Religion and the Politics of Identity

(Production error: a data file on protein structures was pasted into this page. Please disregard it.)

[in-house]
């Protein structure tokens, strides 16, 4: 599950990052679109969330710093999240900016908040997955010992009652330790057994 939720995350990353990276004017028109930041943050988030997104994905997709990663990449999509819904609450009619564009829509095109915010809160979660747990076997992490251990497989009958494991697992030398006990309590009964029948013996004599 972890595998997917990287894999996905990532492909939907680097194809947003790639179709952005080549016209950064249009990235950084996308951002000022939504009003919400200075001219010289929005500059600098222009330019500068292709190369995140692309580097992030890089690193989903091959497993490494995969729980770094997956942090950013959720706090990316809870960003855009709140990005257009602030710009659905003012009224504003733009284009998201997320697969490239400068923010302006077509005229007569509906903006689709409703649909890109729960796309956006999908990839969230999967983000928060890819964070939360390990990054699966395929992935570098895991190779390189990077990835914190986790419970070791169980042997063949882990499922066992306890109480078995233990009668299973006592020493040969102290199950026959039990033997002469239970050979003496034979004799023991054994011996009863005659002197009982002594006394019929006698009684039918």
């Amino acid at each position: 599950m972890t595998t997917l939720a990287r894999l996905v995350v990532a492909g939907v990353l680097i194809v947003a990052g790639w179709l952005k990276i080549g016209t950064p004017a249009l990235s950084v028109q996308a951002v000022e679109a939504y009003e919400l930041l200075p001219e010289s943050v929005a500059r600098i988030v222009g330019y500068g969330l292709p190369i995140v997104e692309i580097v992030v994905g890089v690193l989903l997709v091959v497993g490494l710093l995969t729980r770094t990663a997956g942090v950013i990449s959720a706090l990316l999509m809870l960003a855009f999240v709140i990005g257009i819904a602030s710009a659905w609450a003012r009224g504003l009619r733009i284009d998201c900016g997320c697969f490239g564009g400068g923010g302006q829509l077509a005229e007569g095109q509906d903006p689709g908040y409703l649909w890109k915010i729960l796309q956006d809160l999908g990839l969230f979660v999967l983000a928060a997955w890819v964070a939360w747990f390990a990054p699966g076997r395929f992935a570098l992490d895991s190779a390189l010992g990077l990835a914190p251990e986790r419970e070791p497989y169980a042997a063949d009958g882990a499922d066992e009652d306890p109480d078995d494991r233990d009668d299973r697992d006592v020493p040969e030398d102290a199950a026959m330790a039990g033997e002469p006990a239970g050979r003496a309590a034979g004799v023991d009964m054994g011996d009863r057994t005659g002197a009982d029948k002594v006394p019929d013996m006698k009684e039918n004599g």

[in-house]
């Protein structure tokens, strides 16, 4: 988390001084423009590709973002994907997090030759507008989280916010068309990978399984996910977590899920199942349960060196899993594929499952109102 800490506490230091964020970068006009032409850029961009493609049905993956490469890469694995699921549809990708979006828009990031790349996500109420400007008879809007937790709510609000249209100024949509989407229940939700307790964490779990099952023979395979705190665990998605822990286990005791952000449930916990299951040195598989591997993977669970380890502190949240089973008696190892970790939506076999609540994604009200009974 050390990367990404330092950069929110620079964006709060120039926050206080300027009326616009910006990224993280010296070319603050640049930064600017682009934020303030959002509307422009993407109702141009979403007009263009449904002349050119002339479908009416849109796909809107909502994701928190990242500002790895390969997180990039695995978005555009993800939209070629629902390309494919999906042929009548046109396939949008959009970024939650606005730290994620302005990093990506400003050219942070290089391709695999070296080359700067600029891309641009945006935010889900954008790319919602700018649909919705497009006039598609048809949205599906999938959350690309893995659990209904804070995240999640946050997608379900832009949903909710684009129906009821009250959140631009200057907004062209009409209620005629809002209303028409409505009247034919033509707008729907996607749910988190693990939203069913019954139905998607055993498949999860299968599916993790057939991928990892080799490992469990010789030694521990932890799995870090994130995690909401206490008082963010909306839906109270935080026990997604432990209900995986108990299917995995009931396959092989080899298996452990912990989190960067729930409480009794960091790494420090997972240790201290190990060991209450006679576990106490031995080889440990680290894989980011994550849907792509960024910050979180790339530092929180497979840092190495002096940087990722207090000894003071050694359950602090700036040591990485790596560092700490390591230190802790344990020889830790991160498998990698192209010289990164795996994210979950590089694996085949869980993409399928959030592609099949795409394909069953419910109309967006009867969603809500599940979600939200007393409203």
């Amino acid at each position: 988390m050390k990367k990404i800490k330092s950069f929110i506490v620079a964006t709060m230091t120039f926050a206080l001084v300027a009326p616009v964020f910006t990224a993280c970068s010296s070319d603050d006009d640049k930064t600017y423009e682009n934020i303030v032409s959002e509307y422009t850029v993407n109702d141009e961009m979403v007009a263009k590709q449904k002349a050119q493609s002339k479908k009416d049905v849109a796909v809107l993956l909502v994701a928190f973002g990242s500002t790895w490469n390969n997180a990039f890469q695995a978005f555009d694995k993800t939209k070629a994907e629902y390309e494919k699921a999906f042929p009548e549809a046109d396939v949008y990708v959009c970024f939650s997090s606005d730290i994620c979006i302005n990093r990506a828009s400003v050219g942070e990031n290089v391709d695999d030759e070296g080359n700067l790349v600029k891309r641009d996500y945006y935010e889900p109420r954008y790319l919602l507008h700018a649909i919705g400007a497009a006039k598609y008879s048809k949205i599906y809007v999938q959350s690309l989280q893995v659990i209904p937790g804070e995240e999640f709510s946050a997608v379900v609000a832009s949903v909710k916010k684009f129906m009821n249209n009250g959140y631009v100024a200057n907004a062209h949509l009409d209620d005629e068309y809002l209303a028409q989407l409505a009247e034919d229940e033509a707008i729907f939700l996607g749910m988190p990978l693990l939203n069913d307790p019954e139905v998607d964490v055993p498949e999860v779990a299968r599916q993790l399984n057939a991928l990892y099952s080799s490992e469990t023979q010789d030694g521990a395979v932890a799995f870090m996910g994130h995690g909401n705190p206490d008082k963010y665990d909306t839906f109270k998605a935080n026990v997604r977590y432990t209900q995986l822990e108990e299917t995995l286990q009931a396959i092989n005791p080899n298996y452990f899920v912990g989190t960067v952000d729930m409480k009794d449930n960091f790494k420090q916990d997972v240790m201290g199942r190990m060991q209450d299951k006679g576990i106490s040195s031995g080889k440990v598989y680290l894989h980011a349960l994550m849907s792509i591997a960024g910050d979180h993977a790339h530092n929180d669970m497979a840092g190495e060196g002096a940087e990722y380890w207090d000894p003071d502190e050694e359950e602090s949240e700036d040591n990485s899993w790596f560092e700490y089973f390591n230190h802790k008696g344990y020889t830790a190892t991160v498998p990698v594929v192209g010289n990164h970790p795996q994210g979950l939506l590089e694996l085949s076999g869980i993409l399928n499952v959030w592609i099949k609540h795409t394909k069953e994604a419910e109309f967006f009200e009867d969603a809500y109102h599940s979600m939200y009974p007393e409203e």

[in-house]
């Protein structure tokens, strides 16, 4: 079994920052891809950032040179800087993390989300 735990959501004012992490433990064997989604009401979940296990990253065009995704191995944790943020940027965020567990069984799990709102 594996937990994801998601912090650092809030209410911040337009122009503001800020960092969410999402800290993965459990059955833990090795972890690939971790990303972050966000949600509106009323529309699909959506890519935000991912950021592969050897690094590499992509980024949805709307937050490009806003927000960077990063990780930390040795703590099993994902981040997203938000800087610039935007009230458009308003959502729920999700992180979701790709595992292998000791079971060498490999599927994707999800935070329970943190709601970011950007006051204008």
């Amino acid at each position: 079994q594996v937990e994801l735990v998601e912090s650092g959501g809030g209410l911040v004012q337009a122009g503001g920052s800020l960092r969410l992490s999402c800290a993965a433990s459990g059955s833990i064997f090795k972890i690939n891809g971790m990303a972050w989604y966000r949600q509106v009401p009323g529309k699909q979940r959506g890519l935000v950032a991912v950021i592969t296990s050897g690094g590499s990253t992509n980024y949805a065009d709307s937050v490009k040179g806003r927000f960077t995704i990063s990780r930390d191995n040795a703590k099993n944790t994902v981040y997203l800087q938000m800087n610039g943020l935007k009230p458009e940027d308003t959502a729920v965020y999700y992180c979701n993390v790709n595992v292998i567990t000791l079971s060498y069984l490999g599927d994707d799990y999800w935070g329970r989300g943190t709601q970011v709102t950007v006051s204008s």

This chapter begins by briefly reviewing the two standard approaches to religion often regarded as the most widely discussed alternative perspectives on the relationship between religion and society: secularization theory and rational choice theory. It then discusses how practice theory and an emphasis on lived religion have focused attention on the intricacies of religious practice both outside and inside of religious institutions at the micro level of individual and small-group behavior and yet have failed to provide strong linkages with the macrolevel social structures and processes that interested scholars in earlier studies. The third section draws on studies of race and ethnicity to emphasize how the concept of symbolic boundaries serves as a useful way of thinking about religious categories and identities. The fourth section outlines the processes through which the identities defined by symbolic boundaries change over time and suggests how to bring in consideration of the influences on these processes of political arrangements, demographic factors, and social institutions. Finally, it suggests applications of this multilevel perspective to the analysis of religious actors' strategies of institution building, the dynamics of church and state relations, connections of religion to racial and ethnic politics, and the restructuring of religion.
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